Monday, January 14, 2008

Mother Nature's Deeper Mood Swings

Over the weekend the press reported findings from the University of New Hampshire showing that since the 1970s Northeast winters are warming and snow cover has been decreasing. The results are the work of a masters student in Earth sciences and geochemical systems, Elizabeth Burakowski.

Though the most striking of the results applies to winters in New England, the trends seem to apply to the Northeast in general and confirm the sentiments of some long time residents.

This research serves as another of many signals that we need to pay greater attention to preventing and adapting to climate change.

Two facts of this news strike me as very interesting.

First the Associated Press quotes Parker Riehle, president of the trade association Ski Vermont. Riehle says, “We've seen some erratic winters in recent years. The mood swings of Mother Nature, perhaps, are deeper than they used to be."

I’m always looking for ways to better describe what climate change means and how the layperson can better grasp the changes that are likely in store. This quote is particularly clear. It is good at describing that not just warming but the variability in temperatures are of concern.

Temperature variability can affect nature and our systems in many ways. A few quick hypothetical (and relatively non-catastrophic, but nonetheless relevant) examples:

- An unusual three week warm spell in February tricks plants and many tree species into blooming. A sudden arctic cold snap bring temperatures down into the twenties three nights in a row. The trees and plants lose their first attempt at blooming and are stressed for the rest of the year having to put out a second set of leaves and/or blossoms. This stress then makes them more susceptible to drought conditions and disease.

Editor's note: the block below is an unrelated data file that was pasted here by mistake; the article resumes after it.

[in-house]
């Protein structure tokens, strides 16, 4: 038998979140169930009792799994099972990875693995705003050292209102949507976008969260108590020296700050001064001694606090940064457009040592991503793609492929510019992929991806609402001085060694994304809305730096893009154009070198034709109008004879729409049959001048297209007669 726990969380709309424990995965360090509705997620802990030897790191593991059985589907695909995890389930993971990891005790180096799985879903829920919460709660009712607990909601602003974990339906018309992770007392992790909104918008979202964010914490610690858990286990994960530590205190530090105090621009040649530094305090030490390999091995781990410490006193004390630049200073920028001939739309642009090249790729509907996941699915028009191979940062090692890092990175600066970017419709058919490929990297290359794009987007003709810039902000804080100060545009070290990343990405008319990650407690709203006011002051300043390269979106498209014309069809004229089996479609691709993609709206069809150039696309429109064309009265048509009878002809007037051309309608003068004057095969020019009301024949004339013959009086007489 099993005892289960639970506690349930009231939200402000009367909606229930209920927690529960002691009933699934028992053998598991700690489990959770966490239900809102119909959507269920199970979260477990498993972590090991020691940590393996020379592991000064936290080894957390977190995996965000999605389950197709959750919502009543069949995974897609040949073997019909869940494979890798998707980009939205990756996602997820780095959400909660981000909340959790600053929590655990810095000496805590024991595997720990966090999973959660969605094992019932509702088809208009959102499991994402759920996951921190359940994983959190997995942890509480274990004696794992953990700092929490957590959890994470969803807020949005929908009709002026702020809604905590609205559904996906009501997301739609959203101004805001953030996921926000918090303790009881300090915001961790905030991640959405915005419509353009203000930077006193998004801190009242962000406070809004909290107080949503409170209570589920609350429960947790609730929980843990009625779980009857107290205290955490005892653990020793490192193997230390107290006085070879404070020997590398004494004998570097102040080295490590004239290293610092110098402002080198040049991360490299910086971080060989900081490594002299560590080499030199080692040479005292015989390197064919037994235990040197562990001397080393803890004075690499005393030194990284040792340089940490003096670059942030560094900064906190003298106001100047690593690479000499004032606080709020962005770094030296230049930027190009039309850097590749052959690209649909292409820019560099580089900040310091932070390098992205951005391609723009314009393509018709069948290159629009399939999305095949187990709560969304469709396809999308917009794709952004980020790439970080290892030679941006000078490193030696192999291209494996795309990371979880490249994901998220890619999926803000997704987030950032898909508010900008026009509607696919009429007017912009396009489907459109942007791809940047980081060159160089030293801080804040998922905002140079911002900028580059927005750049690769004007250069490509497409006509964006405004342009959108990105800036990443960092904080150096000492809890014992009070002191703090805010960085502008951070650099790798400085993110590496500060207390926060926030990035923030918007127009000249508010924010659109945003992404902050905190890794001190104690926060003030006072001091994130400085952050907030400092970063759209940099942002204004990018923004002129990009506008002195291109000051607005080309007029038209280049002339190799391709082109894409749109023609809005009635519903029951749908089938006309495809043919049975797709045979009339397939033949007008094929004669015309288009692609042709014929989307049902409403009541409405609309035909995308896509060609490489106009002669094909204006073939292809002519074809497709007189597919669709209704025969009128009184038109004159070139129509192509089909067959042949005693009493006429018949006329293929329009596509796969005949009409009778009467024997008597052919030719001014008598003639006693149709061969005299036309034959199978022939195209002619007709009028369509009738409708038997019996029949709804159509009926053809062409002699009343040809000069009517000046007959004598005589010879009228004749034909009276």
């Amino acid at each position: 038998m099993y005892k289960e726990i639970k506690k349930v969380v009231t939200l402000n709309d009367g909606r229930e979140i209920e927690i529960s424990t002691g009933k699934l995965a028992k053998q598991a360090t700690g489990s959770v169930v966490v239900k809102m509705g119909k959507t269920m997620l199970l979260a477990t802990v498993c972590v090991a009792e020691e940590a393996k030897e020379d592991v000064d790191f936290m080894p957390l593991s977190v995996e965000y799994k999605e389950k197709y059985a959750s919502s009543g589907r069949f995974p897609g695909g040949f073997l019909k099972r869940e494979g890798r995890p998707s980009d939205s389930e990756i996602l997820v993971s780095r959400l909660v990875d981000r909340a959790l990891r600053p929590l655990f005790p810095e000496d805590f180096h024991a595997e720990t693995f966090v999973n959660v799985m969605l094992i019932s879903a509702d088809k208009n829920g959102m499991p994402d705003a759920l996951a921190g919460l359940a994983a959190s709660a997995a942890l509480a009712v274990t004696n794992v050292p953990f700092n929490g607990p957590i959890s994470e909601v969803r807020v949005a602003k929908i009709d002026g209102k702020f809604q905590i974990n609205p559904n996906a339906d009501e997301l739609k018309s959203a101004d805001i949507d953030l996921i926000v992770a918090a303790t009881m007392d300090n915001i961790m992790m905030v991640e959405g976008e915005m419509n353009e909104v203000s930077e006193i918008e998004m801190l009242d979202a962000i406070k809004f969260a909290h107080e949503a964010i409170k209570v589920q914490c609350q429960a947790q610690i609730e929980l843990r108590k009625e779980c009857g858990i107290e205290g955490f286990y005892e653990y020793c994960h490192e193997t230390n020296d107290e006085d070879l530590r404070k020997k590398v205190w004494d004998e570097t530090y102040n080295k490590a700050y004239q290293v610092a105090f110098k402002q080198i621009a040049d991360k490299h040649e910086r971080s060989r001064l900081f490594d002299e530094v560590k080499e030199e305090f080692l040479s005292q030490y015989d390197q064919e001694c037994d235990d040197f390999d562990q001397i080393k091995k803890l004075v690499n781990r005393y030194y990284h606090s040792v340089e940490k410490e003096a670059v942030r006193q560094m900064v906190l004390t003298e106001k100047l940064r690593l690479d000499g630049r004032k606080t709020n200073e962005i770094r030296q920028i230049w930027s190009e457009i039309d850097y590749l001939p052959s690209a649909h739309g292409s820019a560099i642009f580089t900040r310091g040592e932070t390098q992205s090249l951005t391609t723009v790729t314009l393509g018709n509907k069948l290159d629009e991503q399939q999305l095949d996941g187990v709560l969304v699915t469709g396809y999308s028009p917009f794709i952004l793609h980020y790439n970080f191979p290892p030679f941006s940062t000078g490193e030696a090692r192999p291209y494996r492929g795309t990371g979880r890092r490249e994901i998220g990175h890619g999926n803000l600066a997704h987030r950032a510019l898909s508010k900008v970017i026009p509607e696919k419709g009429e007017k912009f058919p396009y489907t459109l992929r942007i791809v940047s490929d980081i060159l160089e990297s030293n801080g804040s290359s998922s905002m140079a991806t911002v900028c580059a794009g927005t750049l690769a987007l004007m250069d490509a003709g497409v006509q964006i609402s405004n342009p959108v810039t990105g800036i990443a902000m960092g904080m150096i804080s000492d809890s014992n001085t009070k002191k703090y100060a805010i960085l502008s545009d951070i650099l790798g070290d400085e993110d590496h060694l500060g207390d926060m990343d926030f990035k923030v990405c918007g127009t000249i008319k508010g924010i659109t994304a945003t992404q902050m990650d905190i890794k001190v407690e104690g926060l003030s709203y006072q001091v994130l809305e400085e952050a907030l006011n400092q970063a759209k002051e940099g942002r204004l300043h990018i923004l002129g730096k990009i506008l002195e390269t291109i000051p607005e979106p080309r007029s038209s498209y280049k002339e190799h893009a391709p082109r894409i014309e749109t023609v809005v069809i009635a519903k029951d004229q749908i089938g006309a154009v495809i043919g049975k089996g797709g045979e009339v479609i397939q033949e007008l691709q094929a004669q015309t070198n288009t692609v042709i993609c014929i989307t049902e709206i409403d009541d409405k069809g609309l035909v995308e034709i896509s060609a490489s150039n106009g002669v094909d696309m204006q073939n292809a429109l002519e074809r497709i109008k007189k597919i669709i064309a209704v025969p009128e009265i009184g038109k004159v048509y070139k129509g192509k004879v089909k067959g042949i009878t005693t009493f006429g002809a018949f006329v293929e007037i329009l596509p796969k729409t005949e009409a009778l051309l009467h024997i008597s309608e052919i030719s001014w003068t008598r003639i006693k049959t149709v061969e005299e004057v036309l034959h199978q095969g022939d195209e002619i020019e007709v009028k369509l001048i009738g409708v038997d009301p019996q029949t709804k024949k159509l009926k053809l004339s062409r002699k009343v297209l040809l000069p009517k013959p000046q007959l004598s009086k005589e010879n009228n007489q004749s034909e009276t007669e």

- A local Y embarks on an program to save energy and decrease heating costs. Their efforts for the year are set back after a series of very cold days at the end of October when the maintenance staff is prompted to turn on the boilers and get the heat up and running for the winter. The weather quickly warms back up and remains warm for more than a week or two. During this time is it easier for the staff to open the windows and let out the excess heat during the day than turn off the entire system and restart it when it becomes cold again.

The second thing that strikes me about this news is that the press picked up on the work of a masters student. I see this as good news for all graduate students out there wondering if their work will be noticed and if their idealism to make the world a better place is at all warranted. My answer would be an emphatic “Yes!”. Just look at what great research design and the support of a good department and institution can do.

CMRC’s message to non-students and environmental professionals is: “We're glad this research is out there, but let's take this to a higher level and advocate for better research at the local and regional level.”

It is CMRC's hope that universities, agencies, and institutions in our region conduct more coordinated research about long-term trends in climate change and the ways we can work to prevent and adapt to climate change at a regional level. (There is another message here - if you are a graduate student and have research to share with CMRC, don't hesitate to get in touch with us!) ….ckw

See the AP’s article at:

Find a link to Elizabeth Burakowski’s abstract and the UNH press release at:

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